Nick Clifton Special for the Roanoke Times
This is an exciting time of year for a gardener. The weather is warm day and night. The sun is high in the sky and intense. You seem to notice the growth when you stare at your plants. The anticipation of your first tomato or “tomato” harvest is growing!
I hope you’ve had a chance to read some of my tips from previous columns. If so, you probably remember that your photoperiod plants can get quite tall if you plant them outdoors too early. Oh, what’s this? Didn’t get that word of caution and are now seeing that your sweet little seedling has grown to 3ft and worried you may need a taller privacy fence soon?
Don’t worry, now is a good time to learn about pruning, training – and, while we scissors out, cloning. These skills are fundamentals of cannabis cultivation. Pruning and training is usually done by cutting off the top of the plant, encouraging lateral growth, and then tying the side branches to the pot, tomato cage, or similar to create a wider but shorter plant. I should mention that caution is advised when growing autoflowers—many recommend avoiding it altogether. I once experimented with topping autoflowers to keep them shorter, but that’s all I can speak to. As far as photoperiods go, you can get pretty wild with your scissors and your plant will cope. Just make sure you have your plant shaped the way you want it before flowering begins.
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Pruning and training for indoor growing is done to maintain an even canopy. Basically, all of the tops of your plants are at the same height, so your lighting will reach the bud sites with equal intensity. Sunlight is brighter than any indoor unit, and the sun moves throughout the day. Therefore, outdoor growers don’t have to worry as much about an even canopy, but pruning can still reduce the height of your plant, and that can be desirable, especially for patio growers.
Personally, I grow autoflowers right now, so I don’t have any plants that need pruning. However, I have a friend who is a first time grower and got her beautiful plants gigantic. I suspect many first time growers are also going through what they are experiencing, so I thought this would be useful advice at this point in the season. She has cloth pots and maybe 5-7 gallons of soil, but the plant is large enough that she can use up all the water given to her in a single day. With two more months of intense sun and vegetative growth, I think she needs to be repotted to a much larger container, and soon. She uses sack soil, which costs about $20 per sack, and she probably needs 3 to 4 times the current amount to keep these plants happy all season. With a few plants, this can quickly add up and she’ll harvest more bud than she probably wants to trim. My advice to them and anyone in this position: clone and start over.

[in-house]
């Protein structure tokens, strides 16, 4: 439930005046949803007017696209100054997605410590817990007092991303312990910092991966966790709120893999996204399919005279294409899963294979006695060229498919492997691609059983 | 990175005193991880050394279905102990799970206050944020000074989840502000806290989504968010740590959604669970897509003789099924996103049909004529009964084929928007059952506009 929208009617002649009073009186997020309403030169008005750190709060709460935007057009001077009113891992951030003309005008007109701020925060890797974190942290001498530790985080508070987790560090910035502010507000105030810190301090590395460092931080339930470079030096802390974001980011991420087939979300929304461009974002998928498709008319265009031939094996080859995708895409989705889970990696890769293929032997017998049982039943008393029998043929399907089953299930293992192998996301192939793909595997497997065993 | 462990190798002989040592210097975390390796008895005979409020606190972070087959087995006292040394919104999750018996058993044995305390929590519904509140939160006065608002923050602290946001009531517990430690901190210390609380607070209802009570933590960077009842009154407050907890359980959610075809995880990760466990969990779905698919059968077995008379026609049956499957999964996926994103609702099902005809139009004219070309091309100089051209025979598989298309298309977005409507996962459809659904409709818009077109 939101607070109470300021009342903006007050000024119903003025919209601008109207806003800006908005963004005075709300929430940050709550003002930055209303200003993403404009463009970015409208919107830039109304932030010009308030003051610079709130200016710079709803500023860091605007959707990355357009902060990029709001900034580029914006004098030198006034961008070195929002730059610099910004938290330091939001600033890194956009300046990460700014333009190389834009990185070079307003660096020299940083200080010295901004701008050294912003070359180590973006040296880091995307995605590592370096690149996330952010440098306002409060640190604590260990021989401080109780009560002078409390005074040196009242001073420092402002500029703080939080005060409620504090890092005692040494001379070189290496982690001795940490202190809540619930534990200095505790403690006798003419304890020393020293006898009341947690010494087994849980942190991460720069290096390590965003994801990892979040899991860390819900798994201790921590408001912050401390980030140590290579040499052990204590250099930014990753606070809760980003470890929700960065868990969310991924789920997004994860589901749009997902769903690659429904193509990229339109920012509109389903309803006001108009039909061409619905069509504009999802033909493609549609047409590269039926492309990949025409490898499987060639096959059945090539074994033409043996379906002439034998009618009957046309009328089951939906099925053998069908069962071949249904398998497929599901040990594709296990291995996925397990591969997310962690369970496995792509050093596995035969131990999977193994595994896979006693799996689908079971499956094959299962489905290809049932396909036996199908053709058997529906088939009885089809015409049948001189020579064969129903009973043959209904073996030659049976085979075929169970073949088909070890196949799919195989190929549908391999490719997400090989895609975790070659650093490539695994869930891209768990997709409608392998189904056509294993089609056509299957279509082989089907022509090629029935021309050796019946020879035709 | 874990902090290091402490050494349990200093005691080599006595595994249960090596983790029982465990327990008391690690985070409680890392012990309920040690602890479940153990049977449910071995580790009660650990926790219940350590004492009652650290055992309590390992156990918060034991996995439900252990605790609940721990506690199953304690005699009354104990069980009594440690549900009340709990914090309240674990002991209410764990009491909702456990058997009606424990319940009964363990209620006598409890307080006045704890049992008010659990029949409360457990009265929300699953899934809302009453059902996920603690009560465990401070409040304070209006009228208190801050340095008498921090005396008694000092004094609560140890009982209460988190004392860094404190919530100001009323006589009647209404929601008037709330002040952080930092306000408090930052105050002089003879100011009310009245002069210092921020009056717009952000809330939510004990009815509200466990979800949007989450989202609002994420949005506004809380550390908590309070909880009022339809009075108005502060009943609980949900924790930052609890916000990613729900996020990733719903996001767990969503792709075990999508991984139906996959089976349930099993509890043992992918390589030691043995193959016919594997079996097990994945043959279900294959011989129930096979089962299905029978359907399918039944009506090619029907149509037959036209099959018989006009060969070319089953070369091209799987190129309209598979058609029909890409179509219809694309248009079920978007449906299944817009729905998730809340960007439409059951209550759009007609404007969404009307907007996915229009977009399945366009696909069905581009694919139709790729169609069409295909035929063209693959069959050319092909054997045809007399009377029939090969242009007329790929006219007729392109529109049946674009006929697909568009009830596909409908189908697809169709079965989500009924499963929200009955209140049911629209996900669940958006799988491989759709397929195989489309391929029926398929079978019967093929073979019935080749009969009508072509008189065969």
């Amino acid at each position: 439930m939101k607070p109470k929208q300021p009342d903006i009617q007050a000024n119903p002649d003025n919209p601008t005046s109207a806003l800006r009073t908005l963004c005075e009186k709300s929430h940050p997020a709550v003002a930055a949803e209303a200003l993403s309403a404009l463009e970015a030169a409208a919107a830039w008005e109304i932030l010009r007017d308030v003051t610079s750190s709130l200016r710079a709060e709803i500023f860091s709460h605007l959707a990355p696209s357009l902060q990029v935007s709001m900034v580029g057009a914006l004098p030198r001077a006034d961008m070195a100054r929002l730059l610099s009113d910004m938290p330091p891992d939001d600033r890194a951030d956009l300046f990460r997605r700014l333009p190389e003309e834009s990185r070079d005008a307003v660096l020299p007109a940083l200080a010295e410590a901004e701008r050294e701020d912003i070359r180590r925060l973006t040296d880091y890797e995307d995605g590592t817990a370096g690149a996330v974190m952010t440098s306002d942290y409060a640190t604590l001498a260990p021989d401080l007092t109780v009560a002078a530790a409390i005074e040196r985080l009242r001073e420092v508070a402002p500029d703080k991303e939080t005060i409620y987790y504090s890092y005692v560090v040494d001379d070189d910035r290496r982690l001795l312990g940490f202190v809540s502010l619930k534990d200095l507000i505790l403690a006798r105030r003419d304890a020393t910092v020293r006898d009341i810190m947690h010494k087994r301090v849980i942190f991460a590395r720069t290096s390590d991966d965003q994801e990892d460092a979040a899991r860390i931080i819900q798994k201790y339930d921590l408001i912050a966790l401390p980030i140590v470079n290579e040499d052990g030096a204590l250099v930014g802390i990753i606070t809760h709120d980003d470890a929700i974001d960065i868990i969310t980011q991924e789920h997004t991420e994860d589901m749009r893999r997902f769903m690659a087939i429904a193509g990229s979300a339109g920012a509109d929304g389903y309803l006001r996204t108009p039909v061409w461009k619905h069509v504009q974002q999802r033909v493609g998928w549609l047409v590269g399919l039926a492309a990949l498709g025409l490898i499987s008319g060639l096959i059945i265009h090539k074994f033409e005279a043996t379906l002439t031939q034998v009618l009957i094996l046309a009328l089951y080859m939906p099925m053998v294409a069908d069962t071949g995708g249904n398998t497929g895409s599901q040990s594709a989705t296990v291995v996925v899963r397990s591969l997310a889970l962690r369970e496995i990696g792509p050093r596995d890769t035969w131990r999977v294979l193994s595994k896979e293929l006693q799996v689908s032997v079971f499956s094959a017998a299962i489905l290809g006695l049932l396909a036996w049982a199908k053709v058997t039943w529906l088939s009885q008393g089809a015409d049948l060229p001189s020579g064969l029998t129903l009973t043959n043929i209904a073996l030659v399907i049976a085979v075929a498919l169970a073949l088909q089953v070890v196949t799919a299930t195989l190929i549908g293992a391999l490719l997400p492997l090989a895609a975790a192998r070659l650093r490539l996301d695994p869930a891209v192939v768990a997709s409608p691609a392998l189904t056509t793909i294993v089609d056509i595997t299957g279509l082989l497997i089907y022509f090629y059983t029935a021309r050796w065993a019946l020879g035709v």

Cloning sounds intimidating at first, but it’s actually quite simple. I mentioned earlier that I think cannabis is more of a gateway to gardening than drugs. After learning how to clone cannabis, I quickly realized that the same techniques work for cloning many plants. I have now successfully cloned Begonias, Coleus, African Violets, Loropetalum, Arbor Vitae and Figs. I see a plant I like and I’m thinking can I clone it? Herbaceous plants can usually be cloned at any time, woody plants tend to thrive better if taken during dormancy. Follow my advice on cloning cannabis and try cloning other plants too. All the extras that root are great gifts for friends!
There are many ways to clone plants. I’ve dabbled in a few, including Rockwool Cubes, Root Riot Cubes, and Klongeles. The cannabis industry certainly makes you feel like you need fancy cloning equipment. I keep it simple, stupid. My preferred method is called “cup-in-cup”. Follow these steps:
Take a clear cup and cut holes in the bottom to allow the water to drain.
Fill it with soil or your choice of mix, then water to saturation.
Cut a 4 to 6 inch (10 to 15 cm) piece from a growing tip of your plant (known as a meristem). Remove all leaves from the underside, leaving only 2 fan leaves, plus the small budding leaves where new growth appears.
Soak the bottom in water; Immediately dip them in rooting hormone, then stick the cutting in your cup of moist soil. (Note that the rooting hormone is optional but will increase your chances of success. I use a cheap one called TakeRoot that you can get at any major department store. Just look for the active ingredient, Indole-3-Butyric Acid 0.1% or 0. 3%.).
If your cutting’s leaves are very large, trim the tops to reduce their size, which will reduce your plant’s transpiration rate.
Now place the clear cup in a colored cup to keep the soil dark. Place the cups under a dim light like a desk lamp or near a window, but not in direct sunlight. Your goal now is not for the plant to grow, but for roots to form. Too much sun dries them out too quickly. Stop by once or twice a week and make sure the soil stays moist. The cuttings should stay upright and plump; If they look drooping, they probably need more water or less light.
After about two weeks, you should start to see root tips on the side of your clear cup. Start watering a little more regularly and increase the light intensity of your plant. Soon this cup will be full of roots and ready to be transplanted outdoors.
My friend’s facility is now much smaller and more manageable. I am confident that one of the cuttings will take root and she will have enough time to get a nice sized plant before flowering begins. She will keep the original plant alive for safety reasons until we see those roots forming as they should too. If you’ve never tried this technique, give it a try.
It’s so much fun to grow cannabis!